Enforcing Open Policy Agent guardrails across your cloud configurations
Open Policy Agent (OPA) provides a valuable set of standards to dictate how DevOps, IT, and platform teams should configure cloud infrastructure.
Enforcing standards based on OPA, however, is often easier said than done.
Many DevOps teams are limited to the traditional, manual ticketing and reviewing processes—and understandably so. To ensure that all configurations comply with the organization’s standards, those who set and understand the standards need to review and validate the configurations.
Naturally, this leads to bottlenecks that delay application release timelines and lead to shadow IT. As a result, the skilled infrastructure experts who can orchestrate and maintain these environments end up inundated with requests that take time away from more valuable projects.
To alleviate this bottleneck, we help our users automate the enforcement of guardrails based on OPA across all cloud configurations, including restricting deployments that violate those standards and notifications to administrators in the event of those violations.
This cuts out the manual ticketing process so DevOps teams can deliver infrastructure and environments faster while still ensuring configurations are up to date with the latest requirements.
Here’s how we help our users accomplish this:
Step 1. Distribute role-based access to pre-configured infrastructure and environments
Using Quali’s Torque platform, DevOps teams give developers and other end users self-service access to view and launch the pre-configured infrastructure and applications they need.
This starts by importing the IaC configurations, Helm Charts, and native Kubernetes assets from their Git repositories into a repeatable file—referred to as a blueprint—that defines the complete environment.
Once environments are made repeatable, end users can browse a catalog, view the underlying infrastructure within each environment, and launch them on demand. Role-based permissions prevent end users from making any unauthorized modifications to the configurations, while optional approvals trigger notifications to allow administrators to allow or prevent a deployment before it happens.
However, with this increased flexibility comes the need for proper governance and control. To address this, Torque has introduced “Torque policies” powered by Open Policy Agent (OPA).
Step 2. Select the built-in OPA policies for your configurations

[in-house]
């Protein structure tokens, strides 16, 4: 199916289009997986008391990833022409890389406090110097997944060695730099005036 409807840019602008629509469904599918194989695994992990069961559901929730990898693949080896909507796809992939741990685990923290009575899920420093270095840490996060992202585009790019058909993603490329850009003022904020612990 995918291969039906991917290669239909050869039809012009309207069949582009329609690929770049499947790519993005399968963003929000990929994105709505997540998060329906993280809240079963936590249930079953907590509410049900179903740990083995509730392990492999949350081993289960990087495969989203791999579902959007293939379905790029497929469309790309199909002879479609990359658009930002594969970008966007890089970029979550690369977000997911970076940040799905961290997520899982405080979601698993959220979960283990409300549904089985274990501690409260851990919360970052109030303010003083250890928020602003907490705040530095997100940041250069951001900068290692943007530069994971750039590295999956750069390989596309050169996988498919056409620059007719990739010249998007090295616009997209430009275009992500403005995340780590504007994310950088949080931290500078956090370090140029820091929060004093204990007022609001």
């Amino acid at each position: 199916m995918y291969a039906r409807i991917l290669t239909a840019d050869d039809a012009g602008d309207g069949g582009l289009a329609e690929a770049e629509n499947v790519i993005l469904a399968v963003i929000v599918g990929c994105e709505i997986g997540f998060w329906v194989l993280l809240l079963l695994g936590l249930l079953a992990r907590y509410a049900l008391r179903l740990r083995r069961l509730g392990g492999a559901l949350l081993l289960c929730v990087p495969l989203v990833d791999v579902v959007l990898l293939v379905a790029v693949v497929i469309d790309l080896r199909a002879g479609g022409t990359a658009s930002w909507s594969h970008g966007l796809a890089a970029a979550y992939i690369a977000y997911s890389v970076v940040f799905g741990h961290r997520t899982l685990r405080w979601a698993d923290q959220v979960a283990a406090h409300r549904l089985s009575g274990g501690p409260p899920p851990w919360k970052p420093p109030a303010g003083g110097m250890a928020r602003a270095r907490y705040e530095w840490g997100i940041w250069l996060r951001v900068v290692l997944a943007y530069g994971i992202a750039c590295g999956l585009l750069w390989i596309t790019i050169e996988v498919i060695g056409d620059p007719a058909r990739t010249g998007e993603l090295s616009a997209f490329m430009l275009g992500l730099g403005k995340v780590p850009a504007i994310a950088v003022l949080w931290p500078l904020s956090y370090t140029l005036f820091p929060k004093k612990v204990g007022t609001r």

In Torque, OPA acts as a decision engine to enforce policies on environments. Torque leverages OPA to manage consumption and security policies and triggers these policies during various stages of the environment deployment pipeline, such as when launching a new environment, extending its duration, or deploying environments using Terraform.
Torque comes with several out-of-the-box policies to support some of the more common use cases when deploying environments in the cloud. Some examples include:
- Allowing only specific AWS instance types
- Deploying only to specific Azure locations
- Setting a maximum cost limit for environments
These policies can be assigned to the entire account or specific teams, and their specific data can be configured accordingly.
Step 3. Customizing policies for cloud configurations
In certain scenarios, you may need to go beyond the common use case and create your own policies and rules.
Custom policies are written in rego files and reside in your Git repository. Once you introduce a rego file, Torque will automatically discover it, identify it as a policy, and allow you to import it.
Just like built-in policies, custom policies can be applied to the entire account or specific teams and can be configured with relevant data. As these policies reside in your Git repository, they can be managed in GitOps mode, similar to your application or Infrastructure as Code (IaC) code. When you want to introduce a new version of your policy, you can develop and test it in your Git flow and update the commit version in Torque.
Example OPA Policy in Torque
Suppose you want to enforce a policy that allows Terraform to provision resources only in the us-east-1 region for team A and only in eu-west-1 region for team B.
To achieve this, you first create the following custom policy as a rego file and import it to Torque:
This policy checks the provider name and region fields in the input and evaluates the deny rule to be satisfied if the region used is not included in the configured allowed regions. Note that the string “us-east-1” or “eu-west-1” are not hard-coded into the rego file.
In Torque, you will have two copies of the policy from the same rego file: one for team A with “us-east-1” as the data.allowed_regions, and one for team B with “eu-west-1” as the allowed_region.
Quali’s Torque platform is designed to help our customers balance speed and control for their infrastructure processes.
By using OPA to enforce policies on environments, the platform ensures proper governance and control while allowing end-users the flexibility to provision environments on their own.
At scale, this means DevOps teams can spend less time manually orchestrating and reviewing application environments while also enhancing overall governance and compliance across their cloud configurations.